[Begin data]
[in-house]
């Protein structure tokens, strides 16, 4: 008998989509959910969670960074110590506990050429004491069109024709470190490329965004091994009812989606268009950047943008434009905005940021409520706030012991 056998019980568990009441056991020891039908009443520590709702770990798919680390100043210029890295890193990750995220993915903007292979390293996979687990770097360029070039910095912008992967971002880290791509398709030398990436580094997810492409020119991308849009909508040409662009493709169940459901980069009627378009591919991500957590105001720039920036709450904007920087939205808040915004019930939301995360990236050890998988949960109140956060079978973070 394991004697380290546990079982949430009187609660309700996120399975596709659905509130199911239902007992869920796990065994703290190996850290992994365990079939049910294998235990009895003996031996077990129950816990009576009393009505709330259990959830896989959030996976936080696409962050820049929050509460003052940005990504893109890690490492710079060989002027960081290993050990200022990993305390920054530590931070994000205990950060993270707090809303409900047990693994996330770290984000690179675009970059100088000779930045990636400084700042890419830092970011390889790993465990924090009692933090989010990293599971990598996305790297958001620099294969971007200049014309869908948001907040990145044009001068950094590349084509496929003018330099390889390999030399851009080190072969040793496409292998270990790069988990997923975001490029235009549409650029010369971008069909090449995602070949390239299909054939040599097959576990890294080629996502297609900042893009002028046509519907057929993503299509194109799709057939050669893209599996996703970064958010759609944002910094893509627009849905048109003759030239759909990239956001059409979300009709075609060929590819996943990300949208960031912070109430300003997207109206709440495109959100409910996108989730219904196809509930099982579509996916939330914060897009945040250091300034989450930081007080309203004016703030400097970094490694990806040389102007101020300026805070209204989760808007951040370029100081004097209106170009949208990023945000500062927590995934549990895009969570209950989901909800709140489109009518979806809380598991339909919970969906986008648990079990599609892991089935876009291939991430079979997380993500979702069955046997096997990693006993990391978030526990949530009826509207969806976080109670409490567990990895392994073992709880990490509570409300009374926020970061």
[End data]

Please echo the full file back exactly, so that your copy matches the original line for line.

[in-house]
């Protein structure tokens, strides 16, 4: 008998989509959910969670960074110590506990050429004491069109024709470190490329965004091994009812989606268009950047943008434009905005940021409520706030012991 056998019980568990009441056991020891039908009443520590709702770990798919680390100043210029890295890193990750995220993915903007292979390293996979687990770097360029070039910095912008992967971002880290791509398709030398990436580094997810492409020119991308849009909508040409662009493709169940459901980069009627378009591919991500957590105001720039920036709450904007920087939205808040915004019930939301995360990236050890998988949960109140956060079978973070 394991004697380290546990079982949430009187609660309700996120399975596709659905509130199911239902007992869920796990065994703290190996850290992994365990079939049910294998235990009895003996031996077990129950816990009576009393009505709330259990959830896989959030996976936080696409962050820049929050509460003052940005990504893109890690490492710079060989002027960081290993050990200022990993305390920054530590931070994000205990950060993270707090809303409900047990693994996330770290984000690179675009970059100088000779930045990636400084700042890419830092970011390889790993465990924090009692933090989010990293599971990598996305790297958001620099294969971007200049014309869908948001907040990145044009001068950094590349084509496929003018330099390889390999030399851009080190072969040793496409292998270990790069988990997923975001490029235009549409650029010369971008069909090449995602070949390239299909054939040599097959576990890294080629996502297609900042893009002028046509519907057929993503299509194109799709057939050669893209599996996703970064958010759609944002910094893509627009849905048109003759030239759909990239956001059409979300009709075609060929590819996943990300949208960031912070109430300003997207109206709440495109959100409910996108989730219904196809509930099982579509996916939330914060897009945040250091300034989450930081007080309203004016703030400097970094490694990806040389102007101020300026805070209204989760808007951040370029100081004097209106170009949208990023945000500062927590995934549990895009969570209950989901909800709140489109009518979806809380598991339909919970969906986008648990079990599609892991089935876009291939991430079979997380993500979702069955046997096997990693006993990391978030526990949530009826509207969806976080109670409490567990990895392994073992709880990490509570409300009374926020970061």